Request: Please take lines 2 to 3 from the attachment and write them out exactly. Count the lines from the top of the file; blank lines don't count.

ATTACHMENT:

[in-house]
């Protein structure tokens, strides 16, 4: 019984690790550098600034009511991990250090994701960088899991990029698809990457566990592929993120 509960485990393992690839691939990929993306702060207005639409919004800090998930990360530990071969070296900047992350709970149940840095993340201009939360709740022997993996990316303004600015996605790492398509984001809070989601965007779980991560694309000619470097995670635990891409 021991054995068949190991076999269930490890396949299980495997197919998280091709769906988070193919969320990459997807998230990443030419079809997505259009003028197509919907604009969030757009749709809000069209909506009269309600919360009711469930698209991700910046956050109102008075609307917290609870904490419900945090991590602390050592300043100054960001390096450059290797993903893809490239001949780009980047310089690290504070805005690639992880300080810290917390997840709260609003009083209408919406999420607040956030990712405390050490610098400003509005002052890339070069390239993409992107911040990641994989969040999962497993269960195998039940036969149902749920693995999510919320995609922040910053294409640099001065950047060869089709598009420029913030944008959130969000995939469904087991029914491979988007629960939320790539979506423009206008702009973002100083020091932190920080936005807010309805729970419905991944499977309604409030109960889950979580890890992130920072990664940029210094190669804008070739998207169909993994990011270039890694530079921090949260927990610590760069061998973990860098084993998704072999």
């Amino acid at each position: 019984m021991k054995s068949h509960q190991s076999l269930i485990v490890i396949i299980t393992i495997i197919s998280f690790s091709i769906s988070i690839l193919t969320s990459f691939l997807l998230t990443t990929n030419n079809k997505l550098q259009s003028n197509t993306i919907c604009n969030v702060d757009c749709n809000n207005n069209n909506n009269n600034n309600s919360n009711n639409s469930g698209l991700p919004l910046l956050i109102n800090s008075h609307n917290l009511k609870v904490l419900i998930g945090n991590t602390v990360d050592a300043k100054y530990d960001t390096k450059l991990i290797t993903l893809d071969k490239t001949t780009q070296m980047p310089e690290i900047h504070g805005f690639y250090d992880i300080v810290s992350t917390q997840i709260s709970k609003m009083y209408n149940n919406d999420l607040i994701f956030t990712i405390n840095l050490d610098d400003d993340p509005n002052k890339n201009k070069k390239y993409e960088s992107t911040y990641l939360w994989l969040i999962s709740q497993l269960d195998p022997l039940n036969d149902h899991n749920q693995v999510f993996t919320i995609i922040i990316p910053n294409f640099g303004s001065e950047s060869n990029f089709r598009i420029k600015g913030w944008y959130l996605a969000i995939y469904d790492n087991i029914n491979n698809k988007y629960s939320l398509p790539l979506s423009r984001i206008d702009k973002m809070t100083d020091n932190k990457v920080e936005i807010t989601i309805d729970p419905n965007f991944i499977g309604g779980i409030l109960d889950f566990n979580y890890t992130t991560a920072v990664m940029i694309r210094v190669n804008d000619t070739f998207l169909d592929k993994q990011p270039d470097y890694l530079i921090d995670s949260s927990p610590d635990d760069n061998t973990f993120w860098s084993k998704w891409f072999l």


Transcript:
């Protein structure tokens, strides 16, 4: 019984690790550098600034009511991990250090994701960088899991990029698809990457566990592929993120 509960485990393992690839691939990929993306702060207005639409919004800090998930990360530990071969070296900047992350709970149940840095993340201009939360709740022997993996990316303004600015996605790492398509984001809070989601965007779980991560694309000619470097995670635990891409 021991054995068949190991076999269930490890396949299980495997197919998280091709769906988070193919969320990459997807998230990443030419079809997505259009003028197509919907604009969030757009749709809000069209909506009269309600919360009711469930698209991700910046956050109102008075609307917290609870904490419900945090991590602390050592300043100054960001390096450059290797993903893809490239001949780009980047310089690290504070805005690639992880300080810290917390997840709260609003009083209408919406999420607040956030990712405390050490610098400003509005002052890339070069390239993409992107911040990641994989969040999962497993269960195998039940036969149902749920693995999510919320995609922040910053294409640099001065950047060869089709598009420029913030944008959130969000995939469904087991029914491979988007629960939320790539979506423009206008702009973002100083020091932190920080936005807010309805729970419905991944499977309604409030109960889950979580890890992130920072990664940029210094190669804008070739998207169909993994990011270039890694530079921090949260927990610590760069061998973990860098084993998704072999």
């Amino acid at each position: 019984m021991k054995s068949h509960q190991s076999l269930i485990v490890i396949i299980t393992i495997i197919s998280f690790s091709i769906s988070i690839l193919t969320s990459f691939l997807l998230t990443t990929n030419n079809k997505l550098q259009s003028n197509t993306i919907c604009n969030v702060d757009c749709n809000n207005n069209n909506n009269n600034n309600s919360n009711n639409s469930g698209l991700p919004l910046l956050i109102n800090s008075h609307n917290l009511k609870v904490l419900i998930g945090n991590t602390v990360d050592a300043k100054y530990d960001t390096k450059l991990i290797t993903l893809d071969k490239t001949t780009q070296m980047p310089e690290i900047h504070g805005f690639y250090d992880i300080v810290s992350t917390q997840i709260s709970k609003m009083y209408n149940n919406d999420l607040i994701f956030t990712i405390n840095l050490d610098d400003d993340p509005n002052k890339n201009k070069k390239y993409e960088s992107t911040y990641l939360w994989l969040i999962s709740q497993l269960d195998p022997l039940n036969d149902h899991n749920q693995v999510f993996t919320i995609i922040i990316p910053n294409f640099g303004s001065e950047s060869n990029f089709r598009i420029k600015g913030w944008y959130l996605a969000i995939y469904d790492n087991i029914n491979n698809k988007y629960s939320l398509p790539l979506s423009r984001i206008d702009k973002m809070t100083d020091n932190k990457v920080e936005i807010t989601i309805d729970p419905n965007f991944i499977g309604g779980i409030l109960d889950f566990n979580y890890t992130t991560a920072v990664m940029i694309r210094v190669n804008d000619t070739f998207l169909d592929k993994q990011p270039d470097y890694l530079i921090d995670s949260s927990p610590d635990d760069n061998t973990f993120w860098s084993k998704w891409f072999l």